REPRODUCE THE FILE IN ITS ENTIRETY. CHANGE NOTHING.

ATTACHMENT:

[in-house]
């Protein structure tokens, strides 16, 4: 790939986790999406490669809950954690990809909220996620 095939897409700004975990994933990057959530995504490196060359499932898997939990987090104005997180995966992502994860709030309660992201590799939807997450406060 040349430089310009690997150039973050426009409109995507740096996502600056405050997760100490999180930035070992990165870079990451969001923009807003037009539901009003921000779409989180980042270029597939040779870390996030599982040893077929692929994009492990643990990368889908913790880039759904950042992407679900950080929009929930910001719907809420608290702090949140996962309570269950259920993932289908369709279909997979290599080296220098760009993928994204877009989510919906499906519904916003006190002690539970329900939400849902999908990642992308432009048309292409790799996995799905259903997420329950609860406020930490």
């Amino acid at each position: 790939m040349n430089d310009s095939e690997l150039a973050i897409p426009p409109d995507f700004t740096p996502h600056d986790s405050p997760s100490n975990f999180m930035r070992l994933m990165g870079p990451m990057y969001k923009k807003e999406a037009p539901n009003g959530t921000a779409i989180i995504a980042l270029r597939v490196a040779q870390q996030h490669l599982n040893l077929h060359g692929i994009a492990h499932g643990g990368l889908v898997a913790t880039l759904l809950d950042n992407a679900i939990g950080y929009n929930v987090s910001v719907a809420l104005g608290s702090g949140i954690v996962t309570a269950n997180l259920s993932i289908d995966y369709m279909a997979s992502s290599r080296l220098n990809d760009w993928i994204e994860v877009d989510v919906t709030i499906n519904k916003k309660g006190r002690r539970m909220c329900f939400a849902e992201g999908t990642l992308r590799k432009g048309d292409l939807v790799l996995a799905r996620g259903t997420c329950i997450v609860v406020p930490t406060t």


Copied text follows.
[in-house]
């Protein structure tokens, strides 16, 4: 790939986790999406490669809950954690990809909220996620 095939897409700004975990994933990057959530995504490196060359499932898997939990987090104005997180995966992502994860709030309660992201590799939807997450406060 040349430089310009690997150039973050426009409109995507740096996502600056405050997760100490999180930035070992990165870079990451969001923009807003037009539901009003921000779409989180980042270029597939040779870390996030599982040893077929692929994009492990643990990368889908913790880039759904950042992407679900950080929009929930910001719907809420608290702090949140996962309570269950259920993932289908369709279909997979290599080296220098760009993928994204877009989510919906499906519904916003006190002690539970329900939400849902999908990642992308432009048309292409790799996995799905259903997420329950609860406020930490």
């Amino acid at each position: 790939m040349n430089d310009s095939e690997l150039a973050i897409p426009p409109d995507f700004t740096p996502h600056d986790s405050p997760s100490n975990f999180m930035r070992l994933m990165g870079p990451m990057y969001k923009k807003e999406a037009p539901n009003g959530t921000a779409i989180i995504a980042l270029r597939v490196a040779q870390q996030h490669l599982n040893l077929h060359g692929i994009a492990h499932g643990g990368l889908v898997a913790t880039l759904l809950d950042n992407a679900i939990g950080y929009n929930v987090s910001v719907a809420l104005g608290s702090g949140i954690v996962t309570a269950n997180l259920s993932i289908d995966y369709m279909a997979s992502s290599r080296l220098n990809d760009w993928i994204e994860v877009d989510v919906t709030i499906n519904k916003k309660g006190r002690r539970m909220c329900f939400a849902e992201g999908t990642l992308r590799k432009g048309d292409l939807v790799l996995a799905r996620g259903t997420c329950i997450v609860v406020p930490t406060t």